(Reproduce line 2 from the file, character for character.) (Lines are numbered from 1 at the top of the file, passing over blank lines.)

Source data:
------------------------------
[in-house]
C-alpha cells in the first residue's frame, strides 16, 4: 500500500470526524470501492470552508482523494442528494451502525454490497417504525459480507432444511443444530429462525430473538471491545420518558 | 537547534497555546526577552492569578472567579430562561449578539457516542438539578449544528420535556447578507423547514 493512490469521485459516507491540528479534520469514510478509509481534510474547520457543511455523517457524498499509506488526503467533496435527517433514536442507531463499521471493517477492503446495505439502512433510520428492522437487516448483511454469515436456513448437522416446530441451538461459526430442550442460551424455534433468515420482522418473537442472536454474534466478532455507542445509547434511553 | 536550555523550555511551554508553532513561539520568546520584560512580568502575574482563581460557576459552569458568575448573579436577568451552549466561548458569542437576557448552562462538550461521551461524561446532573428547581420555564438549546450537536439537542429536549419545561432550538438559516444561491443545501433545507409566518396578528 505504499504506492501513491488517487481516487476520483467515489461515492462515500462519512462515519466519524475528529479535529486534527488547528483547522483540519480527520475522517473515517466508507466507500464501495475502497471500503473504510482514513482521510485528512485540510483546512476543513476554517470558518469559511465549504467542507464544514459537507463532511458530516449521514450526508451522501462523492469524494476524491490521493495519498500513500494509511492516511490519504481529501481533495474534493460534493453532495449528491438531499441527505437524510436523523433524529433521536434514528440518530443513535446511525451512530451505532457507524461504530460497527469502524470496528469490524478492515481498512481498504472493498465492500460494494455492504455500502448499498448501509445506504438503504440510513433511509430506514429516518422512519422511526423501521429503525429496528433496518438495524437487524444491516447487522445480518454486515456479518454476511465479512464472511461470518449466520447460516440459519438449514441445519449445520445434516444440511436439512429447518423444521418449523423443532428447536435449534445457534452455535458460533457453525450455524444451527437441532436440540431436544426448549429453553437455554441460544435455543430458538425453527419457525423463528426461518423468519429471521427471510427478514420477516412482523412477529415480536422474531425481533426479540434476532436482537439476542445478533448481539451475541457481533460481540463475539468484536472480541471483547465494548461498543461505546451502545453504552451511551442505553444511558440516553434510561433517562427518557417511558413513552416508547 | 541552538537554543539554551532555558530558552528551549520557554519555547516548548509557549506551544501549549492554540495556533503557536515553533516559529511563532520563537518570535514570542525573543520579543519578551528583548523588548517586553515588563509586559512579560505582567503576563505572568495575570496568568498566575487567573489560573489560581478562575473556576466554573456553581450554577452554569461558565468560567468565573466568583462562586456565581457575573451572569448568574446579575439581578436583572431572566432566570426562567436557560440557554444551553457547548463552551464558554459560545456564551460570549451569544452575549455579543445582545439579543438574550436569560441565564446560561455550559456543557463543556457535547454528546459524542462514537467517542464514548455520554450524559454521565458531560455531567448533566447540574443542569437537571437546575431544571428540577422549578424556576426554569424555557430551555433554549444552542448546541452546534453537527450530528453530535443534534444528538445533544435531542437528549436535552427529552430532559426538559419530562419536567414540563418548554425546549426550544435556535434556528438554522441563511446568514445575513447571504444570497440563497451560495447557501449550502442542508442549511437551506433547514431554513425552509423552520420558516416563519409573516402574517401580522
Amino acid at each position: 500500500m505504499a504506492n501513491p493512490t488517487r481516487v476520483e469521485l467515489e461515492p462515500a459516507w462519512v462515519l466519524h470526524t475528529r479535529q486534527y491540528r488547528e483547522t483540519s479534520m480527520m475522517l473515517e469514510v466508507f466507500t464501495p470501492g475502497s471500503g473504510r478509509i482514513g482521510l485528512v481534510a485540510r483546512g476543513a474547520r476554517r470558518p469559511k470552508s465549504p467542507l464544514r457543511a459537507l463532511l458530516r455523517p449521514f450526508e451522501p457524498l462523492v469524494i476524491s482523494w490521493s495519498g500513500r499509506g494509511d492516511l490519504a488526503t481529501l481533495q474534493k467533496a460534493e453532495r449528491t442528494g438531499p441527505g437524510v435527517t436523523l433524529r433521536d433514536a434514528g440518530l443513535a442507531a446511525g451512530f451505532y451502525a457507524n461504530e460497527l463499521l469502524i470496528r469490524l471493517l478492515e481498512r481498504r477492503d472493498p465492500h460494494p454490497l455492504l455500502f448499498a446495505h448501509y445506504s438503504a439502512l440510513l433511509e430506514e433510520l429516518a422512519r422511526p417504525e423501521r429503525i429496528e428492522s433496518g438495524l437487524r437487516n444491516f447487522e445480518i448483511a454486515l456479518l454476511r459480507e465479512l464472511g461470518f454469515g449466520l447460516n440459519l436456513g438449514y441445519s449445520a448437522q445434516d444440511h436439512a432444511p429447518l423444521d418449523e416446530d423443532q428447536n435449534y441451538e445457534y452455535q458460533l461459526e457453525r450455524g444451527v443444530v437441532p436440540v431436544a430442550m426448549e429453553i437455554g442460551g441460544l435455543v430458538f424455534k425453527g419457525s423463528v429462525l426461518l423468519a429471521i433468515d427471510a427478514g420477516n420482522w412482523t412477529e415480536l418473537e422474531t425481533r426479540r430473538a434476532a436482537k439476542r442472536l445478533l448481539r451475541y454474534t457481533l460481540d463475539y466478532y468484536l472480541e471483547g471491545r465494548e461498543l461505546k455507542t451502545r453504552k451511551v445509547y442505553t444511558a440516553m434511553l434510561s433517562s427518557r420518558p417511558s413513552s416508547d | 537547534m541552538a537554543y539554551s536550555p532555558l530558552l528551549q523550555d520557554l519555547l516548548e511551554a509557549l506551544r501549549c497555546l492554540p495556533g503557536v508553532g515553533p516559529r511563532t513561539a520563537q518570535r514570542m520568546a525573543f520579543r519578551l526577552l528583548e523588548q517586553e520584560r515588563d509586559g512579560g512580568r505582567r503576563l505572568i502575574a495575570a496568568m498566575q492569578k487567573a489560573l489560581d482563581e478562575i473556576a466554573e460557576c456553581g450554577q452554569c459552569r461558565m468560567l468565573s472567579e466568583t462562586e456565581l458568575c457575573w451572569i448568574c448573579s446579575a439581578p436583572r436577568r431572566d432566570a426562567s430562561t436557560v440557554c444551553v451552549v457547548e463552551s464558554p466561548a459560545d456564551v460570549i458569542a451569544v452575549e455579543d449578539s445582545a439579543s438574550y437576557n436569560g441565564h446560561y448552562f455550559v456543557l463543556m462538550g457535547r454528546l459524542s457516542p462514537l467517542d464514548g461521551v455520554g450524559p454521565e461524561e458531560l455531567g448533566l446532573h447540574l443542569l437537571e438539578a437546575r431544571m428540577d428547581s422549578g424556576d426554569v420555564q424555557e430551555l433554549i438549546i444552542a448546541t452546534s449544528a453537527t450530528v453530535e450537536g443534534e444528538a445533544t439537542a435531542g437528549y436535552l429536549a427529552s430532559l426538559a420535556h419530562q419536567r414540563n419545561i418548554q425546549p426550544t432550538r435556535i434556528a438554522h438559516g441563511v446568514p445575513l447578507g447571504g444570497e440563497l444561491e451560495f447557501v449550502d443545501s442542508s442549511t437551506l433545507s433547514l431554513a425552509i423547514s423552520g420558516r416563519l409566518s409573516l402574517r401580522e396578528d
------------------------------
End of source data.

C-alpha cells in the first residue's frame, strides 16, 4: 500500500470526524470501492470552508482523494442528494451502525454490497417504525459480507432444511443444530429462525430473538471491545420518558 | 537547534497555546526577552492569578472567579430562561449578539457516542438539578449544528420535556447578507423547514 493512490469521485459516507491540528479534520469514510478509509481534510474547520457543511455523517457524498499509506488526503467533496435527517433514536442507531463499521471493517477492503446495505439502512433510520428492522437487516448483511454469515436456513448437522416446530441451538461459526430442550442460551424455534433468515420482522418473537442472536454474534466478532455507542445509547434511553 | 536550555523550555511551554508553532513561539520568546520584560512580568502575574482563581460557576459552569458568575448573579436577568451552549466561548458569542437576557448552562462538550461521551461524561446532573428547581420555564438549546450537536439537542429536549419545561432550538438559516444561491443545501433545507409566518396578528 505504499504506492501513491488517487481516487476520483467515489461515492462515500462519512462515519466519524475528529479535529486534527488547528483547522483540519480527520475522517473515517466508507466507500464501495475502497471500503473504510482514513482521510485528512485540510483546512476543513476554517470558518469559511465549504467542507464544514459537507463532511458530516449521514450526508451522501462523492469524494476524491490521493495519498500513500494509511492516511490519504481529501481533495474534493460534493453532495449528491438531499441527505437524510436523523433524529433521536434514528440518530443513535446511525451512530451505532457507524461504530460497527469502524470496528469490524478492515481498512481498504472493498465492500460494494455492504455500502448499498448501509445506504438503504440510513433511509430506514429516518422512519422511526423501521429503525429496528433496518438495524437487524444491516447487522445480518454486515456479518454476511465479512464472511461470518449466520447460516440459519438449514441445519449445520445434516444440511436439512429447518423444521418449523423443532428447536435449534445457534452455535458460533457453525450455524444451527437441532436440540431436544426448549429453553437455554441460544435455543430458538425453527419457525423463528426461518423468519429471521427471510427478514420477516412482523412477529415480536422474531425481533426479540434476532436482537439476542445478533448481539451475541457481533460481540463475539468484536472480541471483547465494548461498543461505546451502545453504552451511551442505553444511558440516553434510561433517562427518557417511558413513552416508547 | 541552538537554543539554551532555558530558552528551549520557554519555547516548548509557549506551544501549549492554540495556533503557536515553533516559529511563532520563537518570535514570542525573543520579543519578551528583548523588548517586553515588563509586559512579560505582567503576563505572568495575570496568568498566575487567573489560573489560581478562575473556576466554573456553581450554577452554569461558565468560567468565573466568583462562586456565581457575573451572569448568574446579575439581578436583572431572566432566570426562567436557560440557554444551553457547548463552551464558554459560545456564551460570549451569544452575549455579543445582545439579543438574550436569560441565564446560561455550559456543557463543556457535547454528546459524542462514537467517542464514548455520554450524559454521565458531560455531567448533566447540574443542569437537571437546575431544571428540577422549578424556576426554569424555557430551555433554549444552542448546541452546534453537527450530528453530535443534534444528538445533544435531542437528549436535552427529552430532559426538559419530562419536567414540563418548554425546549426550544435556535434556528438554522441563511446568514445575513447571504444570497440563497451560495447557501449550502442542508442549511437551506433547514431554513425552509423552520420558516416563519409573516402574517401580522